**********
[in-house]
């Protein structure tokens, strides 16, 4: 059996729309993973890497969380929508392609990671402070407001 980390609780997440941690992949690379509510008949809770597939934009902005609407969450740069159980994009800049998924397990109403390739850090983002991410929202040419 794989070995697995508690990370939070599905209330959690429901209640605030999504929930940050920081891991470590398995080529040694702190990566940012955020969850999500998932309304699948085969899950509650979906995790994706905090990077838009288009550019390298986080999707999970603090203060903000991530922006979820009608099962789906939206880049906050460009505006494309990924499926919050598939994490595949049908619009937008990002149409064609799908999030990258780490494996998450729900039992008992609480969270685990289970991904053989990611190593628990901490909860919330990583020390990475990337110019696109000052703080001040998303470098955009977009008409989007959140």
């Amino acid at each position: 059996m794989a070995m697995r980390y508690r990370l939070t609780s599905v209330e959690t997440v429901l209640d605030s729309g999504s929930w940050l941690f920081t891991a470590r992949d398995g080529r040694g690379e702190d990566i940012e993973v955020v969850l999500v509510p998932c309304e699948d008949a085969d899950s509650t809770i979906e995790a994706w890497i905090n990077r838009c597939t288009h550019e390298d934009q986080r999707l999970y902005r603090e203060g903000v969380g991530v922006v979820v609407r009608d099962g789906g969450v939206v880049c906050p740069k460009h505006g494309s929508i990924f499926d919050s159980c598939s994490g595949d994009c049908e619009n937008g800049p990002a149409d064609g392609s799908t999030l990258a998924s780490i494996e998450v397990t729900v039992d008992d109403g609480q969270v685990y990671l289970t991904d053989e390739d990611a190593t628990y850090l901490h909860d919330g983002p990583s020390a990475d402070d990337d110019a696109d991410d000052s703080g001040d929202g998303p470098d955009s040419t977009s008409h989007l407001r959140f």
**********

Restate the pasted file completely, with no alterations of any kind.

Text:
[in-house]
């Protein structure tokens, strides 16, 4: 059996729309993973890497969380929508392609990671402070407001 980390609780997440941690992949690379509510008949809770597939934009902005609407969450740069159980994009800049998924397990109403390739850090983002991410929202040419 794989070995697995508690990370939070599905209330959690429901209640605030999504929930940050920081891991470590398995080529040694702190990566940012955020969850999500998932309304699948085969899950509650979906995790994706905090990077838009288009550019390298986080999707999970603090203060903000991530922006979820009608099962789906939206880049906050460009505006494309990924499926919050598939994490595949049908619009937008990002149409064609799908999030990258780490494996998450729900039992008992609480969270685990289970991904053989990611190593628990901490909860919330990583020390990475990337110019696109000052703080001040998303470098955009977009008409989007959140």
């Amino acid at each position: 059996m794989a070995m697995r980390y508690r990370l939070t609780s599905v209330e959690t997440v429901l209640d605030s729309g999504s929930w940050l941690f920081t891991a470590r992949d398995g080529r040694g690379e702190d990566i940012e993973v955020v969850l999500v509510p998932c309304e699948d008949a085969d899950s509650t809770i979906e995790a994706w890497i905090n990077r838009c597939t288009h550019e390298d934009q986080r999707l999970y902005r603090e203060g903000v969380g991530v922006v979820v609407r009608d099962g789906g969450v939206v880049c906050p740069k460009h505006g494309s929508i990924f499926d919050s159980c598939s994490g595949d994009c049908e619009n937008g800049p990002a149409d064609g392609s799908t999030l990258a998924s780490i494996e998450v397990t729900v039992d008992d109403g609480q969270v685990y990671l289970t991904d053989e390739d990611a190593t628990y850090l901490h909860d919330g983002p990583s020390a990475d402070d990337d110019a696109d991410d000052s703080g001040d929202g998303p470098d955009s040419t977009s008409h989007l407001r959140f």